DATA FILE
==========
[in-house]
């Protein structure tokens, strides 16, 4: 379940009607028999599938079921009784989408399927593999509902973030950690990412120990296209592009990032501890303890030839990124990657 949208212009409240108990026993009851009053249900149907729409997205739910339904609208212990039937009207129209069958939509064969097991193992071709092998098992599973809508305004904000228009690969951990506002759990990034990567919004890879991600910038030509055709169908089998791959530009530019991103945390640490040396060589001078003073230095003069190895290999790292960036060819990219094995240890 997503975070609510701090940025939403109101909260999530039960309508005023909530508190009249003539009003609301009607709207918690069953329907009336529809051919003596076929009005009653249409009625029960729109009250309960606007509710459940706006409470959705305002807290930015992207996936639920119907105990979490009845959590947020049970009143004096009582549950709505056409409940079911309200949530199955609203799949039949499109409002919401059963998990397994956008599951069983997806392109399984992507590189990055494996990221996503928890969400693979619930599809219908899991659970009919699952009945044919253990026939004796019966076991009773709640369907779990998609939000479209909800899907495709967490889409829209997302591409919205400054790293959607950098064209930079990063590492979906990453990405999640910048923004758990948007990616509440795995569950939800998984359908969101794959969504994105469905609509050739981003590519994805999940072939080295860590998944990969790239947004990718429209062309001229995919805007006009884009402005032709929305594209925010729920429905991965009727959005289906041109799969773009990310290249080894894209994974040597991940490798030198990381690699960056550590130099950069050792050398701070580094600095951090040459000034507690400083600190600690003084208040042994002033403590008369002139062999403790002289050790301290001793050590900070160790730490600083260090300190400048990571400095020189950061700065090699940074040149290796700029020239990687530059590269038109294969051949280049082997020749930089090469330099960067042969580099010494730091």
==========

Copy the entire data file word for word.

[in-house]
């Protein structure tokens, strides 16, 4: 379940009607028999599938079921009784989408399927593999509902973030950690990412120990296209592009990032501890303890030839990124990657 949208212009409240108990026993009851009053249900149907729409997205739910339904609208212990039937009207129209069958939509064969097991193992071709092998098992599973809508305004904000228009690969951990506002759990990034990567919004890879991600910038030509055709169908089998791959530009530019991103945390640490040396060589001078003073230095003069190895290999790292960036060819990219094995240890 997503975070609510701090940025939403109101909260999530039960309508005023909530508190009249003539009003609301009607709207918690069953329907009336529809051919003596076929009005009653249409009625029960729109009250309960606007509710459940706006409470959705305002807290930015992207996936639920119907105990979490009845959590947020049970009143004096009582549950709505056409409940079911309200949530199955609203799949039949499109409002919401059963998990397994956008599951069983997806392109399984992507590189990055494996990221996503928890969400693979619930599809219908899991659970009919699952009945044919253990026939004796019966076991009773709640369907779990998609939000479209909800899907495709967490889409829209997302591409919205400054790293959607950098064209930079990063590492979906990453990405999640910048923004758990948007990616509440795995569950939800998984359908969101794959969504994105469905609509050739981003590519994805999940072939080295860590998944990969790239947004990718429209062309001229995919805007006009884009402005032709929305594209925010729920429905991965009727959005289906041109799969773009990310290249080894894209994974040597991940490798030198990381690699960056550590130099950069050792050398701070580094600095951090040459000034507690400083600190600690003084208040042994002033403590008369002139062999403790002289050790301290001793050590900070160790730490600083260090300190400048990571400095020189950061700065090699940074040149290796700029020239990687530059590269038109294969051949280049082997020749930089090469330099960067042969580099010494730091």